Tripmaster Monkey: His Fake Book

Tripmaster Monkey: His Fake Book

by Maxine Hong Kingston, Erroll McDonald
     
 

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Driven by his dream to write and stage an epic stage production of interwoven Chinese novelsWittman Ah Sing, a Chinese-American hippie in the late '60s.

Overview

Driven by his dream to write and stage an epic stage production of interwoven Chinese novelsWittman Ah Sing, a Chinese-American hippie in the late '60s.

Editorial Reviews

Publishers Weekly - Publisher's Weekly
A fifth-generation Californian feels alien to both his Chinese heritage and the American culture that stereotypes him and others of his race . ``The long-awaited novel by the author of China Men and The Woman Warrior is outrageously clever, surrealistically imaginative, mordantly witty and funny--in spots. It is also densely overwritten and tedious,'' argued PW . (June)
Library Journal
After graduating from Berkeley in English literature, Wittman Ah Sing searches for his niche in the Bay Area of the 1960s. He is a typical product of this time--pot-smoking, free-loving, draft-dodging, unemployed, anti-big business, long-haired, and sandal-shod. But he is also a Chinese-American fighting Chinese stereotypes--and therein lies the book's strength. Unfortunately, the book's great weakness is Wittman Ah Sing himself--a hippie stereotype difficult to feel for because he does not seem real, certainly less real than some of the characters surrounding him. This first novel by the author of The Woman Warrior is thus not entirely successful, but Kingston's wide popularity makes it an essential purchase for most libraries.-- Kitty Chen Dean, Nassau Coll., Garden City, N.Y.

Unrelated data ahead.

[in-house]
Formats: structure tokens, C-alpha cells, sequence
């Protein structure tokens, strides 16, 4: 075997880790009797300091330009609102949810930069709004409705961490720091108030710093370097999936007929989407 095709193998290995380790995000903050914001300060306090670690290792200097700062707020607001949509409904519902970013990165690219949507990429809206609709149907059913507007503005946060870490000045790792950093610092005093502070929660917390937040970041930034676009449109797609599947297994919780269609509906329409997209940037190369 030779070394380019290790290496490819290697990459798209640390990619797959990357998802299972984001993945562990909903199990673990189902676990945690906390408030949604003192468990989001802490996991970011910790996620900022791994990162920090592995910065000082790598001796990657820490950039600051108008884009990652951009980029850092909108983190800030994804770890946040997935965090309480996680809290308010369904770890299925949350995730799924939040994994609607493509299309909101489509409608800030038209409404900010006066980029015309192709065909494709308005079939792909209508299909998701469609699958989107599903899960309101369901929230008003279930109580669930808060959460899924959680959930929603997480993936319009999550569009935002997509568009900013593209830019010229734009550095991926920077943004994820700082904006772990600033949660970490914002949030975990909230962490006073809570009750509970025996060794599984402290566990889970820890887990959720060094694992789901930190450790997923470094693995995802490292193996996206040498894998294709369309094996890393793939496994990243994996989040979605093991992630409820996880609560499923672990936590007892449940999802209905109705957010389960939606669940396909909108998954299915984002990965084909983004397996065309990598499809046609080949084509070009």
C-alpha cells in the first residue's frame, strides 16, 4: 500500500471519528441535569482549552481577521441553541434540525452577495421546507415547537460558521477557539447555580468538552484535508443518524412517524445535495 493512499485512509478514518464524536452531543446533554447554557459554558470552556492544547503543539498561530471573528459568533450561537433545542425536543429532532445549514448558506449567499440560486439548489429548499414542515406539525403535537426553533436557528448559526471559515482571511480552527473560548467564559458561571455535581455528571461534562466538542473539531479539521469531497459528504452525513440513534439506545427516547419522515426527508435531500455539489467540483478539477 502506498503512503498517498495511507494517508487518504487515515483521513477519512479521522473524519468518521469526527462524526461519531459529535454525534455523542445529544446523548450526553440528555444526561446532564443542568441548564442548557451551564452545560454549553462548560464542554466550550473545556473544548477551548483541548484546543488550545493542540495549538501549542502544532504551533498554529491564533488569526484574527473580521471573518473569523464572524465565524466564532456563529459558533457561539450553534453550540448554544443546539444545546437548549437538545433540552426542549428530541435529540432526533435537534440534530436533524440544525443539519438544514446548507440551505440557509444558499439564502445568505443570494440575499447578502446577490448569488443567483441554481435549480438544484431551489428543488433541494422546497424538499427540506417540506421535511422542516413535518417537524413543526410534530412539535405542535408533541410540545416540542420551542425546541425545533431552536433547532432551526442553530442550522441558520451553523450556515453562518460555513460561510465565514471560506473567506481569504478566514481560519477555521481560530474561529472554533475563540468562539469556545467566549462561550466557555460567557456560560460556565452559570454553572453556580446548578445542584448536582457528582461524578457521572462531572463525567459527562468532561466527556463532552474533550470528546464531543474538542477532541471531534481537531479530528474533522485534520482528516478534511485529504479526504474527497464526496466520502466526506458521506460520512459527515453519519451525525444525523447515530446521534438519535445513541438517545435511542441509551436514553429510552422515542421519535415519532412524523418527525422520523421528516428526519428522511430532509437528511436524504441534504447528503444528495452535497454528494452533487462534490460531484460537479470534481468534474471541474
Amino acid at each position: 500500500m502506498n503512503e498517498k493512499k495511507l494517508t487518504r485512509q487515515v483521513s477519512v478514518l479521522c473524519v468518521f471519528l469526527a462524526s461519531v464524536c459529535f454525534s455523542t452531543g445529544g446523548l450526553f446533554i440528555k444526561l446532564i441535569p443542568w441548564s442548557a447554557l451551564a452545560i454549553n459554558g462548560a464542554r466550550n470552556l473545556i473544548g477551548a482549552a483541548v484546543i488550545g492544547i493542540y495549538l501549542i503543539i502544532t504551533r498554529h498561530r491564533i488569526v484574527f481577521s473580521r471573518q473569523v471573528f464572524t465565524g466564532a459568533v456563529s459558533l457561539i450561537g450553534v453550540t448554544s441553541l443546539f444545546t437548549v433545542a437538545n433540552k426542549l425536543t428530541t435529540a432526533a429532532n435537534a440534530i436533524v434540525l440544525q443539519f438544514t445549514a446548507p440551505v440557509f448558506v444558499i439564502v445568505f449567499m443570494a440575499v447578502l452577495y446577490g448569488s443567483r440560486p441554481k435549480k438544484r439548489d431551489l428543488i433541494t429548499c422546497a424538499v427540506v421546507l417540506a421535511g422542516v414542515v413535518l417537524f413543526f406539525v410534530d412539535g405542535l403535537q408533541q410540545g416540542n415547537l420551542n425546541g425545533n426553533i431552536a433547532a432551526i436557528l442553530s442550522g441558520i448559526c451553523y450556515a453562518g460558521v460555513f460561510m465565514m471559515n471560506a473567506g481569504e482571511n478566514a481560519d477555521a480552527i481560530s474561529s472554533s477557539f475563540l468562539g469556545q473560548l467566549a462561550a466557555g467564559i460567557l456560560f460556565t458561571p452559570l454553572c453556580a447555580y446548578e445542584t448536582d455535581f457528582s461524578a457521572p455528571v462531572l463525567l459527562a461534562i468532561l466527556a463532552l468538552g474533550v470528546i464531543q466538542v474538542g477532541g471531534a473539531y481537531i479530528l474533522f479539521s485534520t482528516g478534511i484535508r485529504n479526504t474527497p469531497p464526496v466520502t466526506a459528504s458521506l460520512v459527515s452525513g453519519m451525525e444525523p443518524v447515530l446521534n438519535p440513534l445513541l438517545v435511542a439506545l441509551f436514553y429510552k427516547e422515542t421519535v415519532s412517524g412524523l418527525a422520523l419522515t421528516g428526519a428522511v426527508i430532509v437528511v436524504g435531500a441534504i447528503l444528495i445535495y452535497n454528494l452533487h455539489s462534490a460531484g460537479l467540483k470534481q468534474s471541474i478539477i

Product Details

ISBN-13:
9780679727897
Publisher:
Knopf Doubleday Publishing Group
Publication date:
06/28/1990
Series:
Vintage International Series
Edition description:
Reprint
Pages:
352
Sales rank:
1,025,109
Product dimensions:
5.25(w) x 7.99(h) x 0.77(d)

Meet the Author

Maxine Hong Kingston is the daughter of Chinese immigrants who operated a gambling house in the 1940s, when Maxine was born, and then a laundry where Kingston and her brothers and sisters toiled long hours. Kingston graduated with a bachelor’s degree in 1962 from the University of California at Berkeley, and, in the same year, married actor Earll Kingston, whom she had met in an English course. The couple has one son, Joseph, who was born in 1963. They were active in antiwar activities in Berkeley, but in 1967 the Kingstons headed for Japan to escape the increasing violence and drugs of the antiwar movement. They settled instead in Hawai‘i, where Kingston took various teaching posts. They returned to California seventeen years later, and Kingston resumed teaching writing at the University of California, Berkeley.

While in Hawai‘i, Kingston wrote her first two books. The Woman Warrior, her first book, was published in 1976 and won the National Book Critics Circle Award, making her a literary celebrity at age thirty-six. Her second book, China Men, earned the National Book Award. Still today, both books are widely taught in literature and other classes. Kingston has earned additional awards, including the PEN West Award for Fiction for Tripmaster Monkey, the American Academy of Arts and Letters Award in Literature, and the National Humanities Medal, which was conferred by President Clinton, as well as the title “Living Treasure of Hawai‘i” bestowed by a Honolulu Buddhist church. Her most recent books include a collection of essays, Hawaii One Summer, and latest novel, The Fifth Book of Peace. Kingston is currently Senior Lecturer Emerita at the University of California, Berkeley.

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